A recent sermon greatly disappointed me. One reason was that it seemed to be so similar to hundreds or thousands of sermons that I had heard in the past. A second reason was that this sermon really stood out for its lack of thoughtfulness in its content. It seemed to have all of the components of a standardized sermon. Many people are disturbed by standardized testing in our schools. We should also be disturbed by what has become standardized preaching in our churches.
It seems as if ministers are taught some standard idea on which to base their sermons, then most of them constantly recycle it throughout their careers. It is likely that many people want to hear a version of the standardized sermon because it is familiar and comfortable. If the pastor preaches to challenge you to grow as a disciple, will you allow him to remain employed? Are you willing to accept changes in your life so the way you live may help transform the world? Is the minister more interested in career advancement or in Jesus? I suppose it is scary to attempt leading your disciples out of the boat to walk on the water when they may toss you the anchor and row away.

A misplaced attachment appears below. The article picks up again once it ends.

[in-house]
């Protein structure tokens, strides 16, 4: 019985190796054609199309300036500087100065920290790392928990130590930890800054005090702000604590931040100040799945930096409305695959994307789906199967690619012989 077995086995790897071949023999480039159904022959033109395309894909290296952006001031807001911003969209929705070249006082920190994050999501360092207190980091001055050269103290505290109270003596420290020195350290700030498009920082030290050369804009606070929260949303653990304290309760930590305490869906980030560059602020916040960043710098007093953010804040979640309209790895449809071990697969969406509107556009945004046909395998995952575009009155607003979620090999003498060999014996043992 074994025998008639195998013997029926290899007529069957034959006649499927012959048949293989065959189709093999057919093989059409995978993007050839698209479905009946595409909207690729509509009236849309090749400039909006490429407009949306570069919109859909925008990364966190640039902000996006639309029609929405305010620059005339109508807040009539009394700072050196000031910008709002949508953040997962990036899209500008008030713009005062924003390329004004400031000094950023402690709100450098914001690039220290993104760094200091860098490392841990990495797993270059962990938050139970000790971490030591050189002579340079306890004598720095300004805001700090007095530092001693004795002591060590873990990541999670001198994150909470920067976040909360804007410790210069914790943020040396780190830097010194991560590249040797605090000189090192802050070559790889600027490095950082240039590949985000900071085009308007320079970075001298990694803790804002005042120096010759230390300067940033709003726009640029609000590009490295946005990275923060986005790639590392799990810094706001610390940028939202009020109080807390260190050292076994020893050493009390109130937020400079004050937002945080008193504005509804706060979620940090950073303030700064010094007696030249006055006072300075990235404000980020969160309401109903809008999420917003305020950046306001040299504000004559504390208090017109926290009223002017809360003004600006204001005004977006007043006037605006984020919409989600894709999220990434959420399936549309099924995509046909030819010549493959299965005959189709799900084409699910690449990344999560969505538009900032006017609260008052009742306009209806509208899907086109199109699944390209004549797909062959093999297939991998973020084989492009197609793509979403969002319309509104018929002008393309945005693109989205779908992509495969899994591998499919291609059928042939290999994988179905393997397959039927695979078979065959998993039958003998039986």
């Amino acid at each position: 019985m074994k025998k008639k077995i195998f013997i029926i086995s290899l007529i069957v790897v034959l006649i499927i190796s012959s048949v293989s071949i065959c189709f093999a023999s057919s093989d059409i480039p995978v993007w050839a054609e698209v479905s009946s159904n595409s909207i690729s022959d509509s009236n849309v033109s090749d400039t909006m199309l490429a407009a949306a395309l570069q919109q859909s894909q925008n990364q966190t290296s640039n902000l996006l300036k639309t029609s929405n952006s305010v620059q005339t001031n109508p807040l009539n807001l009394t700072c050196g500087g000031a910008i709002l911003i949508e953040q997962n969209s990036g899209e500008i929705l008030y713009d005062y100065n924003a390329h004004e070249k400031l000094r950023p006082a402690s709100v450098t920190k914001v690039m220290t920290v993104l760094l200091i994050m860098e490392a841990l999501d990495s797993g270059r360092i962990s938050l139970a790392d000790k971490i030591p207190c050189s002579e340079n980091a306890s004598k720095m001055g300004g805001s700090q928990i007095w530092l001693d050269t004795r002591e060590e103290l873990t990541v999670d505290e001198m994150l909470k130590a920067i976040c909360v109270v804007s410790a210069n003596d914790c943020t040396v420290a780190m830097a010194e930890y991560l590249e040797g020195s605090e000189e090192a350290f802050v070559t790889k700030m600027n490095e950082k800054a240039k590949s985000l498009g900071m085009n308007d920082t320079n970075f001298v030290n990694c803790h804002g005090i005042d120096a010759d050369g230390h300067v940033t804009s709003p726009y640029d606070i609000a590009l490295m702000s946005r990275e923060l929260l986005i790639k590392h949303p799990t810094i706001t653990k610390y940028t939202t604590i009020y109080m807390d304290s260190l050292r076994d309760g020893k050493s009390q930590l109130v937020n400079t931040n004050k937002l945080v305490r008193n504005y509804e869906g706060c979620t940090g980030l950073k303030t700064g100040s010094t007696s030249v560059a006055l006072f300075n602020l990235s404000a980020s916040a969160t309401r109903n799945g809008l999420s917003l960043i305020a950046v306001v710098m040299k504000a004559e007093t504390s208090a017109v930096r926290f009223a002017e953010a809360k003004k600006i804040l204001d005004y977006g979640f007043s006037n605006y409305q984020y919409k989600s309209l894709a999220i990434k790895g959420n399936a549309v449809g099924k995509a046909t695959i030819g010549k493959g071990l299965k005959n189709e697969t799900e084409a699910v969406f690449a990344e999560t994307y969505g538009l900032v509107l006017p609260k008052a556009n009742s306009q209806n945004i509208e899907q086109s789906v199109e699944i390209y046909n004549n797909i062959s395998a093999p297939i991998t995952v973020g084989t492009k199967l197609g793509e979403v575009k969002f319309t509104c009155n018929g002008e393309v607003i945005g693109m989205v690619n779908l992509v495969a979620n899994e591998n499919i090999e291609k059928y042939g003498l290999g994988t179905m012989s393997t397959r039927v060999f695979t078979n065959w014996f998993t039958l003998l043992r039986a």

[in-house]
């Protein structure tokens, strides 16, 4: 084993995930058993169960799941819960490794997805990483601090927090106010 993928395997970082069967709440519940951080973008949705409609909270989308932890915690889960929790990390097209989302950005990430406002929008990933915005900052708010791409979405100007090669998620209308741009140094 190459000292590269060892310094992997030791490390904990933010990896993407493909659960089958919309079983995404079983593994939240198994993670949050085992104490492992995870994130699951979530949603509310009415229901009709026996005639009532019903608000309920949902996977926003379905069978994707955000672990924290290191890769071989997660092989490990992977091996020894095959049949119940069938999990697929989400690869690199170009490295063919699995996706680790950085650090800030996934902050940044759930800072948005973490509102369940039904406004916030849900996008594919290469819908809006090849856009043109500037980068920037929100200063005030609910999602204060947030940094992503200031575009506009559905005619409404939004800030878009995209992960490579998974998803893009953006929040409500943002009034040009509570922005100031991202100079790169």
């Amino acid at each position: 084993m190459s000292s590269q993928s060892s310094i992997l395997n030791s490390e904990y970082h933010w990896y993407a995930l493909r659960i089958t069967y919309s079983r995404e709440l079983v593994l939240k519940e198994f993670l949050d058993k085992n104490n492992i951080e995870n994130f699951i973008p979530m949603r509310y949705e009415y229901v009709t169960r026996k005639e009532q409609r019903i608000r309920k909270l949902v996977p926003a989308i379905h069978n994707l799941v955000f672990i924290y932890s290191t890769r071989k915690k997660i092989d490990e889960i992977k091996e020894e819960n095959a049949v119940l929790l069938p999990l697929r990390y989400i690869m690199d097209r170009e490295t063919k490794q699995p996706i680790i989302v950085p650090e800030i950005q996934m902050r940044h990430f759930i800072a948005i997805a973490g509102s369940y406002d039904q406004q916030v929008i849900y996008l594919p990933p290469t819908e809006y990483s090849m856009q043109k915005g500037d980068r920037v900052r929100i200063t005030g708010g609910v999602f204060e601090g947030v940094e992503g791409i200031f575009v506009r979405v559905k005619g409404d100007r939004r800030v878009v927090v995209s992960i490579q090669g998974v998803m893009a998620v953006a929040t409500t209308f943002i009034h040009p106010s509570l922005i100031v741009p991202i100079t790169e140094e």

I have discussed this thought with some ministers and found that churches tend to come down hard on approaches that are considered too unorthodox. Some have been threatened and even fired for introducing new ideas and ways of thinking.
I have known a few ministers who generate truly new approaches over the years. To me, this indicates that they have grown in relationship to God over time. This is not to say that there is anything bad about the typical minister. It says more about how the church has failed to teach a full understanding of Jesus and the importance of a living relationship with God. If you proclaim that you are a follower of Jesus or if you are a church member, are you willing to accept challenges that insightful sermons may present to you? Do you want a meaningful relationship with God? Can you bear watching Jesus walk on the water or will you withdraw in fright and attempt to drive him away?